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  • Jo De Klerk

    I Must Get My Puppy Vaccinated...

    I’ve just bought a little Patterdale puppy, and I know I must get him vaccinated. But what must I get him vaccinated against? I guess the vet will tell me at the consult, but I’d like to understand what my puppy is being injected with - Marcus

    I’m glad you’re looking into getting your puppy vaccinated Marcus, as there are a lot of deadly diseases out there. There are a lot of anti-vaccine campaigners, but the reality is, vaccines are exceptionally safe, and the risk is just not worth taking.

    The initial vaccine course will vary depending on the brand of the vaccine, but in general, it will require two or three injections, roughly 3-4 weeks apart. After that, an annual booster vaccination is all that is needed to keep up the immunity. The following diseases are routinely vaccinated against:

    • Distemper – This vaccination is in the form of an injection. Distemper is a disease which causes coughing, sneezing, vomiting, diarrhoea, lethargy and reddened eyes, before it spreads to the brain and causes symptoms such as seizures. It also causes hardening of the pads and the nose.
    • Hepatitis – This vaccination is in the form of an injection. Hepatitis is an inflammation of the liver caused by Canine Adenovirus. This causes symptoms such as abdominal pain, lethargy, diarrhoea, vomiting, enlarged lymph nodes, loss of appetite, swelling of the brain and eventually death.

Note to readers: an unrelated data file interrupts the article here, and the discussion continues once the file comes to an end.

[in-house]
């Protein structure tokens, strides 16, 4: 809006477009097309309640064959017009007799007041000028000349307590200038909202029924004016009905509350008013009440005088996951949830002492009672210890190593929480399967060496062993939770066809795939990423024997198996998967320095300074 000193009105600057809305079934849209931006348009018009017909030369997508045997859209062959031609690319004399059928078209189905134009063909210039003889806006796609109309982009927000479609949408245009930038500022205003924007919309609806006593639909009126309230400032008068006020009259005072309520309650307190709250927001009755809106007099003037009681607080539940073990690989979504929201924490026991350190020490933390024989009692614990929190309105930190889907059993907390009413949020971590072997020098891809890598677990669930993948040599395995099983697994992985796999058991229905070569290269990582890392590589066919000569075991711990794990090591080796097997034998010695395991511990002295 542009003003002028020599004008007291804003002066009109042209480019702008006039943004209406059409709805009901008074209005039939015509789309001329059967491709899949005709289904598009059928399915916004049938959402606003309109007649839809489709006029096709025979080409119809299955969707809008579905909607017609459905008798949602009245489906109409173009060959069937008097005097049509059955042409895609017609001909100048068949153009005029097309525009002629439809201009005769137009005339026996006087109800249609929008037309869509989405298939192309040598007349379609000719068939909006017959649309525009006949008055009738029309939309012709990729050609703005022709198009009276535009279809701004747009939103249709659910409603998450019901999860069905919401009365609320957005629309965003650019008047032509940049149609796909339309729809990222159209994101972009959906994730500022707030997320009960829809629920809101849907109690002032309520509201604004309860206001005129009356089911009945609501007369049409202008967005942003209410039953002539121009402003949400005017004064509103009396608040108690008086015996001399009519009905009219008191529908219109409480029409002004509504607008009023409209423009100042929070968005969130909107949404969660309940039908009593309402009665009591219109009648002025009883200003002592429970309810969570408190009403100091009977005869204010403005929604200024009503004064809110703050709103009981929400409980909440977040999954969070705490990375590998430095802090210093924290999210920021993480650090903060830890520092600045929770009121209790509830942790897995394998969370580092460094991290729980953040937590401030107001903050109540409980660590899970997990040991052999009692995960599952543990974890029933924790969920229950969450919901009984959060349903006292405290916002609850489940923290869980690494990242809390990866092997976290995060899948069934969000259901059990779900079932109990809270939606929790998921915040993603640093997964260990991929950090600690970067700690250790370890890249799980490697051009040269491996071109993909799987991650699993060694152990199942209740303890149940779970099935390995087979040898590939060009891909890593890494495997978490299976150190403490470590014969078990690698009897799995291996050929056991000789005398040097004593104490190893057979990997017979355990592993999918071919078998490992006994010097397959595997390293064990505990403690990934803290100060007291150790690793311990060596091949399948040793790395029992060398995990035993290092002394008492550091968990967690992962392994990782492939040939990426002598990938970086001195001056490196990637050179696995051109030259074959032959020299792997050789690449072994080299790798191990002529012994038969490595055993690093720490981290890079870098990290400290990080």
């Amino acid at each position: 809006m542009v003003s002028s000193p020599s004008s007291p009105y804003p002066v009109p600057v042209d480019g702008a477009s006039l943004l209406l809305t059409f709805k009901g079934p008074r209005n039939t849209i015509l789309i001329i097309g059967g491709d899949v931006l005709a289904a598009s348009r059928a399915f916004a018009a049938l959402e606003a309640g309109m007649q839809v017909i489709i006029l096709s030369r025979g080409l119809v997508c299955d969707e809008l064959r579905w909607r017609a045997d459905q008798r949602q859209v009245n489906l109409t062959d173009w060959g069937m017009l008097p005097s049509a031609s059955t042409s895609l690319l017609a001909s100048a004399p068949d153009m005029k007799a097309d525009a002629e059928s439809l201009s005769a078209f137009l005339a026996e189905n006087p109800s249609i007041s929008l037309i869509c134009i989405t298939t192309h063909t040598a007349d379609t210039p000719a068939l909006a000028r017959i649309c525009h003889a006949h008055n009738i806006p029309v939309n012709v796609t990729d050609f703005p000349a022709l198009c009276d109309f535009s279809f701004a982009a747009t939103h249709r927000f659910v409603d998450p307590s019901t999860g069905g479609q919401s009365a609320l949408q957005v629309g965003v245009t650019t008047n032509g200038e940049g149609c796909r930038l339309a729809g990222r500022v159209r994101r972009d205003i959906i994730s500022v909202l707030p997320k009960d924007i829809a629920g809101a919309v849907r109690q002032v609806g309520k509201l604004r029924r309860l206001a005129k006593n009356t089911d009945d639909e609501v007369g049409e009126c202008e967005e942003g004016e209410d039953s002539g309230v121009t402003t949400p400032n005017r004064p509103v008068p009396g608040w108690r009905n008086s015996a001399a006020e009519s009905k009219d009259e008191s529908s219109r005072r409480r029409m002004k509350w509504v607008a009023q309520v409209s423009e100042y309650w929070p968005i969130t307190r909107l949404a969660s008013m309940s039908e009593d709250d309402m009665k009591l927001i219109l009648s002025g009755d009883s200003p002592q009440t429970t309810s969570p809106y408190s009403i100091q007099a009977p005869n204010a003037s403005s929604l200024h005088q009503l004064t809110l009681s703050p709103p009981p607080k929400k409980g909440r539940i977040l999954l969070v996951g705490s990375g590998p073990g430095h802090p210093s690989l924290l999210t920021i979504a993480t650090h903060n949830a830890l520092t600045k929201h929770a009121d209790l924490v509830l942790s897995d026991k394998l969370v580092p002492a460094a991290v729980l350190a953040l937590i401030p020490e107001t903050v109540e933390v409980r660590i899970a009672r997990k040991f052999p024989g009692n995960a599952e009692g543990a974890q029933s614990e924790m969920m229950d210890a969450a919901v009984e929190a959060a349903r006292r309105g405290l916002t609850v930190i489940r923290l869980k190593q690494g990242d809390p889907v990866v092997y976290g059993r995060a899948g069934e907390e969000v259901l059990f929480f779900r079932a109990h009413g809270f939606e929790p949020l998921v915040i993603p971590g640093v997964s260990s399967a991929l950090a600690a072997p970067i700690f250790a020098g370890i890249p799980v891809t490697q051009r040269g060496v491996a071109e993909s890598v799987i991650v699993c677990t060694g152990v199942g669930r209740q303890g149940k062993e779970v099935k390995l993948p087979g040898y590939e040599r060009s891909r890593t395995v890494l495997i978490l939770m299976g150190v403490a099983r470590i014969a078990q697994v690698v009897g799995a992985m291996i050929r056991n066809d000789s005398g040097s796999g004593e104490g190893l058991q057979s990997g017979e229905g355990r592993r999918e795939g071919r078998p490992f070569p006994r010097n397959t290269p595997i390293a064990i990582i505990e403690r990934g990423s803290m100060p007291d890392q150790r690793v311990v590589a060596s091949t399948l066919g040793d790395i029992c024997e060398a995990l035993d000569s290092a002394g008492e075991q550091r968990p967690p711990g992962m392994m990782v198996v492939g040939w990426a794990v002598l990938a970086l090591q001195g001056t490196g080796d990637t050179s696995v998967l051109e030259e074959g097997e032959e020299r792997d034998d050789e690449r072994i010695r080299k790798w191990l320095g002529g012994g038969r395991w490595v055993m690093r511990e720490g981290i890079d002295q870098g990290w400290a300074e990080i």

• Parvovirus – This vaccination is in the form of an injection. Parvovirus is a life-threatening disease that is common among puppies. It causes profuse bloody diarrhoea and occasionally vomiting. Puppies die rapidly of dehydration. It is extremely contagious.
    • Leptospirosis – This vaccination is in the form of an injection. Up to four strains are vaccinated against depending on the vaccine brand. Dogs come into contact with Leptospirosis through contaminated water. It affects the kidneys, liver, central nervous system and reproductive system and causes symptoms such as vomiting, diarrhoea, lethargy, fever and yellowing of the skin and eyes.
    • Parainfluenza and Bordetella – These vaccinations are given in combination in a vaccine which squirts up a nostril of the dog. Not all vets offer this vaccine as standard, but it is worth opting for if your puppy is going to socialise with other dogs. Together they form a complex disease called ‘Kennel Cough’. This is a highly contagious respiratory disease which causes an inflamed trachea, a hacking cough and copious phlegm.
    • Rabies – This vaccination is not required for the UK but is required if you travel. It comes in the form of an injection. Rabies is a very dangerous virus which can be transmitted to humans through bites. It causes excessive drooling, aggression and behaviour changes which rapidly progresses to death within a week for 100% of cases showing clinical symptoms.

    While this seems like a lot of vaccinations, most manufacturers will combine the first four into one injection, so that your dog does not seem like a pin cushion!

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    Jo De Klerk

    Jo is a graduate of the Royal Veterinary College, London. She has a Masters degree in Tropical Animal Health, and has spent most of her career working in mixed veterinary practice.

    Recently, she has become involved in one of the UK’s fastest growing veterinary telemedicine services for dogs and cats.

    She is a published author of several books, and enjoys working as a freelance veterinary writer around her clinical work.

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